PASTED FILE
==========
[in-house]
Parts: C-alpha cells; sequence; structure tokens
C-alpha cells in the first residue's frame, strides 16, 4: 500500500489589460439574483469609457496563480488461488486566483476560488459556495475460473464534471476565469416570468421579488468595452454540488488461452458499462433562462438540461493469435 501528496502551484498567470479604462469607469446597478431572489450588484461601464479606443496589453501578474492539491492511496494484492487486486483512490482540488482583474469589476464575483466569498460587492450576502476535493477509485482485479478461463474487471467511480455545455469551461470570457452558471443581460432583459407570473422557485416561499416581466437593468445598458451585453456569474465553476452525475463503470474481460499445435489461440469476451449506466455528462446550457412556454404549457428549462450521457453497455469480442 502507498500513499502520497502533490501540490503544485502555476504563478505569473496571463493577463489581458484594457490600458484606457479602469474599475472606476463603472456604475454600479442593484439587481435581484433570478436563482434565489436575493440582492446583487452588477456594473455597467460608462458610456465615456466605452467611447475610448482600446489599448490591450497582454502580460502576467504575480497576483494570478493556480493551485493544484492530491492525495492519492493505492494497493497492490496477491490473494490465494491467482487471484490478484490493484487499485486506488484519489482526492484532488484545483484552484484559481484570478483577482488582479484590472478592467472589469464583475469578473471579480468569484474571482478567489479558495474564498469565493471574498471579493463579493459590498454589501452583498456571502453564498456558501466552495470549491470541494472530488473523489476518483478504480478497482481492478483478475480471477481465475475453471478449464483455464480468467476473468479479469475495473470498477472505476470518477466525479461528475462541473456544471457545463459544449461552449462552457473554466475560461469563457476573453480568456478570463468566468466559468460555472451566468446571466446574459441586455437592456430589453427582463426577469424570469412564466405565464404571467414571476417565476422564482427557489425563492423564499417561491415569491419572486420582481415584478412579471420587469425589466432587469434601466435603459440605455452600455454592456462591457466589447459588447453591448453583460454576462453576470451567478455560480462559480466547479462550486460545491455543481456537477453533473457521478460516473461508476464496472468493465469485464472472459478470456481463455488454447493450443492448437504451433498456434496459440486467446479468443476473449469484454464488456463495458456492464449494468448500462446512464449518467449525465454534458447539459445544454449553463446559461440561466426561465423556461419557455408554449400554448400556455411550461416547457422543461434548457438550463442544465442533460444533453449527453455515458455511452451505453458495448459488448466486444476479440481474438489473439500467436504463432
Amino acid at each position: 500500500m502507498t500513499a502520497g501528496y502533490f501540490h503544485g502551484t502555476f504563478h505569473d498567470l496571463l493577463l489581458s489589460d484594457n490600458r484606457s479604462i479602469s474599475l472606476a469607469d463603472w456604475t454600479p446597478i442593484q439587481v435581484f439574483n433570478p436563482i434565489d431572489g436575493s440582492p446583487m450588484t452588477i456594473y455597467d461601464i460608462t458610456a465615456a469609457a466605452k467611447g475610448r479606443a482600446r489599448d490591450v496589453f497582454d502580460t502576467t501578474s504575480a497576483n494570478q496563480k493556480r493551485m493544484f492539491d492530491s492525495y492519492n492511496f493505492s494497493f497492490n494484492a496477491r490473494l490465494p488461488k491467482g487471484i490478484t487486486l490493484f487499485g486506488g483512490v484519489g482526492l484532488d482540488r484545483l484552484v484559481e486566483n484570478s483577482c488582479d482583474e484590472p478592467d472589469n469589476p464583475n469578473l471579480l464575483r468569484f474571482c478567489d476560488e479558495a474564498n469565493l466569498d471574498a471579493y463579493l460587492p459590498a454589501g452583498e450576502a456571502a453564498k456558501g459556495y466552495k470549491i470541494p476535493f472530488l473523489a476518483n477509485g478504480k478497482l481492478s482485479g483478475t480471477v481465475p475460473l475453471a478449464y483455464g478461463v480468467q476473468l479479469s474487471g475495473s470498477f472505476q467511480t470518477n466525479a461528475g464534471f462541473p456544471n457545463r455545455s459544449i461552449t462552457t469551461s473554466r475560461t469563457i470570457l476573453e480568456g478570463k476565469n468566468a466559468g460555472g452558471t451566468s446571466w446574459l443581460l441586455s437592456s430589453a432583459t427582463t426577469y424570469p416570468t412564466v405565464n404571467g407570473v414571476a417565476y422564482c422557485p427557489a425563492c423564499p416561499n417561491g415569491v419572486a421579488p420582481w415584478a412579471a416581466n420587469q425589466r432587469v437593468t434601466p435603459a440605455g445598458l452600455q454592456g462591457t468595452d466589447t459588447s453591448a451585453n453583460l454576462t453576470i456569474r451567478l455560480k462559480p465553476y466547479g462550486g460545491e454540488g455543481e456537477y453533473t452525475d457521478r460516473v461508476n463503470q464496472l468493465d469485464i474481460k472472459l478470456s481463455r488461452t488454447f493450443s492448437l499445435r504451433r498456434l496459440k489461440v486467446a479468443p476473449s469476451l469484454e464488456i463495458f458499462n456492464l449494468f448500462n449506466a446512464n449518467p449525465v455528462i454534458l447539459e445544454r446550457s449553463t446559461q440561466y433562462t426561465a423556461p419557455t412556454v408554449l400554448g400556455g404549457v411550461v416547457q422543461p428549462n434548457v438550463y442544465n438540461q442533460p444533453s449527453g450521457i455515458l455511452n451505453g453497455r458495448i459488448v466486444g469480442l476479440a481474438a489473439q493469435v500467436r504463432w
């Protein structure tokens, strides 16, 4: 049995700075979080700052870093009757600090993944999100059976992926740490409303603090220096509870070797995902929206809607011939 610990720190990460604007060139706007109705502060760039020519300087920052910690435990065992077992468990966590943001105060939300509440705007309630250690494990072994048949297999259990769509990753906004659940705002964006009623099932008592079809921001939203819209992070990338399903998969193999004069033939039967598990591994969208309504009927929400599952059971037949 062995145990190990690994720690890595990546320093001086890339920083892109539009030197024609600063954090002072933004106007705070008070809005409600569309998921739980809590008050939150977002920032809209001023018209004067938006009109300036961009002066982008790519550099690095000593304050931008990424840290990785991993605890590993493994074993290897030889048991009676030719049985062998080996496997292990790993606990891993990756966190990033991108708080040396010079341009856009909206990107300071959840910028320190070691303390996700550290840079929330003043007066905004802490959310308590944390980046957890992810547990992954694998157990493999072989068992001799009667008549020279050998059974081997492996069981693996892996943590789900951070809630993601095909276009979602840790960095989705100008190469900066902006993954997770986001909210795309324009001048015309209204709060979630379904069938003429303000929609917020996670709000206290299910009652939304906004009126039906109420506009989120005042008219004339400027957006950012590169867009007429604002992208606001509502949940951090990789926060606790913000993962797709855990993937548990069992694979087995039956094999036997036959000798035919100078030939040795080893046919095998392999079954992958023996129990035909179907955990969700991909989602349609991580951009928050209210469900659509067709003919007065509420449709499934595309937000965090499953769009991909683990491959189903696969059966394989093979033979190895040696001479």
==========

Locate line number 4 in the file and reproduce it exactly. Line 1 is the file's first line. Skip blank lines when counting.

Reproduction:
Amino acid at each position: 500500500m502507498t500513499a502520497g501528496y502533490f501540490h503544485g502551484t502555476f504563478h505569473d498567470l496571463l493577463l489581458s489589460d484594457n490600458r484606457s479604462i479602469s474599475l472606476a469607469d463603472w456604475t454600479p446597478i442593484q439587481v435581484f439574483n433570478p436563482i434565489d431572489g436575493s440582492p446583487m450588484t452588477i456594473y455597467d461601464i460608462t458610456a465615456a469609457a466605452k467611447g475610448r479606443a482600446r489599448d490591450v496589453f497582454d502580460t502576467t501578474s504575480a497576483n494570478q496563480k493556480r493551485m493544484f492539491d492530491s492525495y492519492n492511496f493505492s494497493f497492490n494484492a496477491r490473494l490465494p488461488k491467482g487471484i490478484t487486486l490493484f487499485g486506488g483512490v484519489g482526492l484532488d482540488r484545483l484552484v484559481e486566483n484570478s483577482c488582479d482583474e484590472p478592467d472589469n469589476p464583475n469578473l471579480l464575483r468569484f474571482c478567489d476560488e479558495a474564498n469565493l466569498d471574498a471579493y463579493l460587492p459590498a454589501g452583498e450576502a456571502a453564498k456558501g459556495y466552495k470549491i470541494p476535493f472530488l473523489a476518483n477509485g478504480k478497482l481492478s482485479g483478475t480471477v481465475p475460473l475453471a478449464y483455464g478461463v480468467q476473468l479479469s474487471g475495473s470498477f472505476q467511480t470518477n466525479a461528475g464534471f462541473p456544471n457545463r455545455s459544449i461552449t462552457t469551461s473554466r475560461t469563457i470570457l476573453e480568456g478570463k476565469n468566468a466559468g460555472g452558471t451566468s446571466w446574459l443581460l441586455s437592456s430589453a432583459t427582463t426577469y424570469p416570468t412564466v405565464n404571467g407570473v414571476a417565476y422564482c422557485p427557489a425563492c423564499p416561499n417561491g415569491v419572486a421579488p420582481w415584478a412579471a416581466n420587469q425589466r432587469v437593468t434601466p435603459a440605455g445598458l452600455q454592456g462591457t468595452d466589447t459588447s453591448a451585453n453583460l454576462t453576470i456569474r451567478l455560480k462559480p465553476y466547479g462550486g460545491e454540488g455543481e456537477y453533473t452525475d457521478r460516473v461508476n463503470q464496472l468493465d469485464i474481460k472472459l478470456s481463455r488461452t488454447f493450443s492448437l499445435r504451433r498456434l496459440k489461440v486467446a479468443p476473449s469476451l469484454e464488456i463495458f458499462n456492464l449494468f448500462n449506466a446512464n449518467p449525465v455528462i454534458l447539459e445544454r446550457s449553463t446559461q440561466y433562462t426561465a423556461p419557455t412556454v408554449l400554448g400556455g404549457v411550461v416547457q422543461p428549462n434548457v438550463y442544465n438540461q442533460p444533453s449527453g450521457i455515458l455511452n451505453g453497455r458495448i459488448v466486444g469480442l476479440a481474438a489473439q493469435v500467436r504463432w